Edwin S. Hinckley
Inspirational Educator, Sixth Principal of BYH,
Academic & Family Leader
Brigham Young Academy High School
Class of 1891

Edwin S. Hinckley, Principal of B. Y. High
BYH HS 1891, BYA B.D. 1897

Some of you will set in motion waves
that will not stop until they break
upon the shores of eternity.
~ Edwin S. Hinckley, Sixth Principal of BYH

Edwin Smith Hinkley graduated with the Brigham Young Academy High School Normal Class of 1891 on May 21, 1891. He was named Class Orator, and spoke at the commencement exercises.

He then graduated with the BY Academy Collegiate Class of 1897, receiving the degree of Bachelor of Didactics (B. D.) on May 27, 1897.

He became a member of the BYA faculty as Professor of Geology and Education from 1895 to 1915.

During that time he was chosen to serve as the Sixth Principal of BY High School from 1904 to 1909.

Edwin S. Hinckley was born July 21, 1868, in Cove Fort, Utah, the seventh child of pioneer parents, Ira N. and Adelaide Hinckley. They were known as people of refinement, integrity, religion, family, and education.

Edwin S. Hinckley attended Brigham Young Academy in Provo, Utah, and his experiences heightened his interest in higher education.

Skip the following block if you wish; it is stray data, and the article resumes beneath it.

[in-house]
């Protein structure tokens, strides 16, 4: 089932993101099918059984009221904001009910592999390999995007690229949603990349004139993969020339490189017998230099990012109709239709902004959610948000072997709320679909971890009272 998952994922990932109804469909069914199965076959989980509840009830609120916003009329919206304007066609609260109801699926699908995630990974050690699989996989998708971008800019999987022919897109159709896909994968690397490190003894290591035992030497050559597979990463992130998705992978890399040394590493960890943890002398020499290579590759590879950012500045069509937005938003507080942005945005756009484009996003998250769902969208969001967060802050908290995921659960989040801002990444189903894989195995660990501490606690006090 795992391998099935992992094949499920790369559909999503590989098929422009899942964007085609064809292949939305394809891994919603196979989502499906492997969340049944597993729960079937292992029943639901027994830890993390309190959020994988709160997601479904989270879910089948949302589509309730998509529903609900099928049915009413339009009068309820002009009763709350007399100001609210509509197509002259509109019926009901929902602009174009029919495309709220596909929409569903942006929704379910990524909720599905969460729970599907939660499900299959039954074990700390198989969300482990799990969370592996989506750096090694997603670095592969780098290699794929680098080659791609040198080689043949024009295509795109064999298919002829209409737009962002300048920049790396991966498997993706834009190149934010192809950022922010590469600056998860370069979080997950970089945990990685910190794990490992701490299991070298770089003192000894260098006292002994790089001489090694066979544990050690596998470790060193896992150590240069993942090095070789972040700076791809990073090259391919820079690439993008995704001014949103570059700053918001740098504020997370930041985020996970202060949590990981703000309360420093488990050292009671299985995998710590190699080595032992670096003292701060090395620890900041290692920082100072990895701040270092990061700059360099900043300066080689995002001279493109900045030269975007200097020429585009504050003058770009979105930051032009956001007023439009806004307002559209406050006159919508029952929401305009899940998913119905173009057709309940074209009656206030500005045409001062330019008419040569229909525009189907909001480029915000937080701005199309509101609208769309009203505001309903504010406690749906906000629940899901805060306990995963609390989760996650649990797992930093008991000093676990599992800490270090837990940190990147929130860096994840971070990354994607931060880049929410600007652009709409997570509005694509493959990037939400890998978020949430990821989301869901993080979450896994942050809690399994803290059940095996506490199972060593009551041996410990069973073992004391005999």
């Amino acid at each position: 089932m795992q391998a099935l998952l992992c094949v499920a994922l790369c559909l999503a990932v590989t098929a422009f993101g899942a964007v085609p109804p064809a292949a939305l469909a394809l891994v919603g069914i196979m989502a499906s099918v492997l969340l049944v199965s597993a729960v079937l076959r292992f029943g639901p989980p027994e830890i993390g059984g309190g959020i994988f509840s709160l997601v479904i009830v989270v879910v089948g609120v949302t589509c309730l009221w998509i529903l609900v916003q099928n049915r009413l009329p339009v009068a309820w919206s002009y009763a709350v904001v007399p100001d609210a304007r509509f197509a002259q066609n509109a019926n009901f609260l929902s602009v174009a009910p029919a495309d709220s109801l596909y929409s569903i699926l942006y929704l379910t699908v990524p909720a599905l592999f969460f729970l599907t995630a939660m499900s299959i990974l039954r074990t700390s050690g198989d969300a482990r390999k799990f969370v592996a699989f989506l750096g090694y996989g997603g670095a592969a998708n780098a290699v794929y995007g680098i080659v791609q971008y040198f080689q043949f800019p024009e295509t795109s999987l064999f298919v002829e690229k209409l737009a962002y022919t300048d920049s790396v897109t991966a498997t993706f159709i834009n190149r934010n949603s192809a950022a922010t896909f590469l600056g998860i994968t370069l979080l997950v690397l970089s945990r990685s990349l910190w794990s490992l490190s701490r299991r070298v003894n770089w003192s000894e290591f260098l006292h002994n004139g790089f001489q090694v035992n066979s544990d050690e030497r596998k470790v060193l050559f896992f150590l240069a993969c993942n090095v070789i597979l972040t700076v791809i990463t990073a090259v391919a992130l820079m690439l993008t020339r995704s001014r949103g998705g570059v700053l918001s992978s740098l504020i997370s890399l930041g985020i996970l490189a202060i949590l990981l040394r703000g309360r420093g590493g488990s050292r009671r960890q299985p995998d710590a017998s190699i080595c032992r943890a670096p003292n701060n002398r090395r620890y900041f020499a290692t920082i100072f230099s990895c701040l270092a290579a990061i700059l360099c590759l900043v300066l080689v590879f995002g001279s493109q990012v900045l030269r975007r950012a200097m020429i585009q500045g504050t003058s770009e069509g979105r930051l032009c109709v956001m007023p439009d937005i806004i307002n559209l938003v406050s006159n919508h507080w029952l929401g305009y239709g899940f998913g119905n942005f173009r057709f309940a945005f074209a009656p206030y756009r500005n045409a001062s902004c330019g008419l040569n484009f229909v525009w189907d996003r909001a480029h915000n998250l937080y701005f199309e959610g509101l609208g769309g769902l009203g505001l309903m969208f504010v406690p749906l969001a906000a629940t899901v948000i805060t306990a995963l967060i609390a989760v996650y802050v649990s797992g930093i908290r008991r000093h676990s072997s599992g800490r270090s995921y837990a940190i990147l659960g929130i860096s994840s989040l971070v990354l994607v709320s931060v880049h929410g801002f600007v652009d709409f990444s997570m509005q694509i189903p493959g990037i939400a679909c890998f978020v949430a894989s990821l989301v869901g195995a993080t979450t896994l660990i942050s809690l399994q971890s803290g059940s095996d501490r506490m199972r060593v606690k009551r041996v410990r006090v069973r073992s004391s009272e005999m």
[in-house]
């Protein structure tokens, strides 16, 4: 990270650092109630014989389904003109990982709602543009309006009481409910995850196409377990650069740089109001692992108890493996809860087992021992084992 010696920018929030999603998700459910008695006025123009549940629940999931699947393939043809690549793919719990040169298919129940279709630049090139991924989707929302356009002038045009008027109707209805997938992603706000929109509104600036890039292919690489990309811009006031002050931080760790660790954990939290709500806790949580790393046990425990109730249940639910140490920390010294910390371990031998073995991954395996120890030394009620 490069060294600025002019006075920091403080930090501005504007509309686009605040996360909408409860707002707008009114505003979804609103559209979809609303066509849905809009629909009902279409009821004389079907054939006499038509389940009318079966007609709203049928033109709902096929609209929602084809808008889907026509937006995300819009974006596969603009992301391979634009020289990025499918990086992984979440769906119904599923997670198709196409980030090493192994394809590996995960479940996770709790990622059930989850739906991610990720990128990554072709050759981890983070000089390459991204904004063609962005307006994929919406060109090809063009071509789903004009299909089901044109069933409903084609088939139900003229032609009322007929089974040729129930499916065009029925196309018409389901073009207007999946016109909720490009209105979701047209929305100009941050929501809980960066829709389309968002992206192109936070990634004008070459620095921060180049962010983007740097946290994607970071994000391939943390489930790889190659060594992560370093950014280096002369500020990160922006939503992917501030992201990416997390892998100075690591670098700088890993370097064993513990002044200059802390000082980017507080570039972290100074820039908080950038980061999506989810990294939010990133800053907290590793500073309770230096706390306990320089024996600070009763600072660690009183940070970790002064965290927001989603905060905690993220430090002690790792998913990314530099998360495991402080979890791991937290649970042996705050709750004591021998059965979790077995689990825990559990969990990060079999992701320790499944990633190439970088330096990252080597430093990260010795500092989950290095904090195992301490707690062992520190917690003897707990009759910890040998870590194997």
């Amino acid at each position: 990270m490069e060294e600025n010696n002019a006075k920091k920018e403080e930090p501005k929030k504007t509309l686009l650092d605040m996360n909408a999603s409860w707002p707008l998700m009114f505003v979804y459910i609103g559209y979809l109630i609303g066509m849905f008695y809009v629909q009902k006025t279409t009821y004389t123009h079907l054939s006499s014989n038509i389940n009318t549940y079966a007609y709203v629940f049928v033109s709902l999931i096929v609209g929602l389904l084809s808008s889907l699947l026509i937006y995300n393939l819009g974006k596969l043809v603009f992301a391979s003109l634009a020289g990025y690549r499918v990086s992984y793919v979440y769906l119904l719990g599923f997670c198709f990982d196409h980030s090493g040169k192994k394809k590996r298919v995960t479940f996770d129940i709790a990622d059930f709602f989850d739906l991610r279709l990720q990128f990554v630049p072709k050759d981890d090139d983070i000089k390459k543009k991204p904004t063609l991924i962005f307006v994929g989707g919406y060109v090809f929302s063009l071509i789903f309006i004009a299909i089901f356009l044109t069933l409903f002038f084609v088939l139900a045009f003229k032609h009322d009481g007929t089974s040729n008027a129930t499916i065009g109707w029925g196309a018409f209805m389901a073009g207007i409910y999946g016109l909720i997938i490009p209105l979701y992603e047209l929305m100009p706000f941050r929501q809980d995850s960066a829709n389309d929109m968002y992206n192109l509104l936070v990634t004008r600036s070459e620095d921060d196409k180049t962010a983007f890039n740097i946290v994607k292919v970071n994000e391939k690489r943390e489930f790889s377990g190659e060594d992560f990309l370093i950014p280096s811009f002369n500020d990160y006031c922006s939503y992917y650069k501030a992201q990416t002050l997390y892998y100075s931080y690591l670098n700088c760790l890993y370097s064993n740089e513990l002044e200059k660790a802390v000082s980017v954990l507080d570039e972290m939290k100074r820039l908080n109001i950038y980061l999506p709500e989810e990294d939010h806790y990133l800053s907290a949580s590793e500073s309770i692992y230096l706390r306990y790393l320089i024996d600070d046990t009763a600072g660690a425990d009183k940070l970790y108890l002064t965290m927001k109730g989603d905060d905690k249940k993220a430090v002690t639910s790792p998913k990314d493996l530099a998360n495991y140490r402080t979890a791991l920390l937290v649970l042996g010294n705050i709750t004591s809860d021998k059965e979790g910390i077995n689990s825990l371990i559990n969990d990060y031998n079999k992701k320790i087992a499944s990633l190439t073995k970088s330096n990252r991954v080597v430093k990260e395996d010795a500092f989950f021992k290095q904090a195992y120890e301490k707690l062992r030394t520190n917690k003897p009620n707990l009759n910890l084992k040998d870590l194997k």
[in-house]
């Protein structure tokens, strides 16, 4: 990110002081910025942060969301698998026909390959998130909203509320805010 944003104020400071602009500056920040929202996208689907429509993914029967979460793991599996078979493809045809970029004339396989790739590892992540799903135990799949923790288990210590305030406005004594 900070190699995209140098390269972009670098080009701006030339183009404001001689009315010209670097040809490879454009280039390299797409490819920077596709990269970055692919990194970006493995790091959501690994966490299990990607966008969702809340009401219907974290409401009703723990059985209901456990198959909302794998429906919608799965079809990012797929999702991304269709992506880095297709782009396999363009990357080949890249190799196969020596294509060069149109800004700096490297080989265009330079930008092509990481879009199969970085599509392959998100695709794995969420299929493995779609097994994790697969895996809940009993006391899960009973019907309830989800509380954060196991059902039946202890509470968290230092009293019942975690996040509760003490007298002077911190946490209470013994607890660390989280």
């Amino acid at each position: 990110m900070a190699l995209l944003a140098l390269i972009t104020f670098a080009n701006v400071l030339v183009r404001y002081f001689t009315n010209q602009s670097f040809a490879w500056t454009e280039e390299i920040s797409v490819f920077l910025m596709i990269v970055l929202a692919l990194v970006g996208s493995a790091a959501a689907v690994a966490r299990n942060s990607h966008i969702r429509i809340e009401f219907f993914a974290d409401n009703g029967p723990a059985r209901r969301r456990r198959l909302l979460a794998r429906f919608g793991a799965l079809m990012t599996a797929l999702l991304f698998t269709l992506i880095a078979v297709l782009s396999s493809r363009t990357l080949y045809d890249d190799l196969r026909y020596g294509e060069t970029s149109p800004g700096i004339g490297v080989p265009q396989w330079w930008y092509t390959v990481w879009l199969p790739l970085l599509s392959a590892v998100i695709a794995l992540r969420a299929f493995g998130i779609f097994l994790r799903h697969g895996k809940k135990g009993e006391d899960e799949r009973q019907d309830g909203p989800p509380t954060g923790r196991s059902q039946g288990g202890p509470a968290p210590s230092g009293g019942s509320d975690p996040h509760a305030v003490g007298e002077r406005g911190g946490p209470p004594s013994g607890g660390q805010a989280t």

His half brother, Bryant Stringham Hinckley, graduated from BYA high school in 1885, and Edwin followed in 1891. Edwin was an uncle of later LDS Church Apostle and President, Gordon B. Hinckley, who is the son of his brother, Bryant.

The two brothers heeded Benjamin Cluff, BYA high school Principal and later BYA President, when he charged the Academy's teachers to go back east to further their education.

Edwin married Adeline "Addie" Henry in 1890, while Bryant went on to school in the East and was not married until three years later.

Edwin and Addie Hinckley moved to Ann Arbor, Michigan so he could pursue additional studies in geology at the University of Michigan; he graduated as class salutatorian. Simultaneously he served a part-time LDS Church mission in Ann Arbor.

Both Edwin and Bryant served as teachers, and both taught at BYA, Bryant for seven years from 1893 to 1900, and Edwin for twenty-one years from 1895 to 1915.

Upon returning to BYA to teach in 1895, Hinckley served another LDS mission in Colorado.

After Brigham Young Academy was dissolved in 1903, and replaced by Brigham Young High School and Brigham Young University, Hinckley served in the prestigious position of Principal of B. Y. High School for five years, from 1904 to 1909.

During his 21 years at BYU, he inspired students in the classroom and assembly halls. One of them, J. Edward Johnson, wrote that he "sat as one enchanted all the period he talked to our class". He remembered that one of Hinckley's expressions was, "Some of you here have it in you to do things which will set waves in motion that will not stop until they break upon the shores of eternity."

Waves breaking on the shores of eternity

"What he taught me in geology has long since ceased to make the slightest difference to me, but the inspiration of his personality and philosophy of life . . . his keen wit and wholesome good humor, continue to fire me with new ambitions."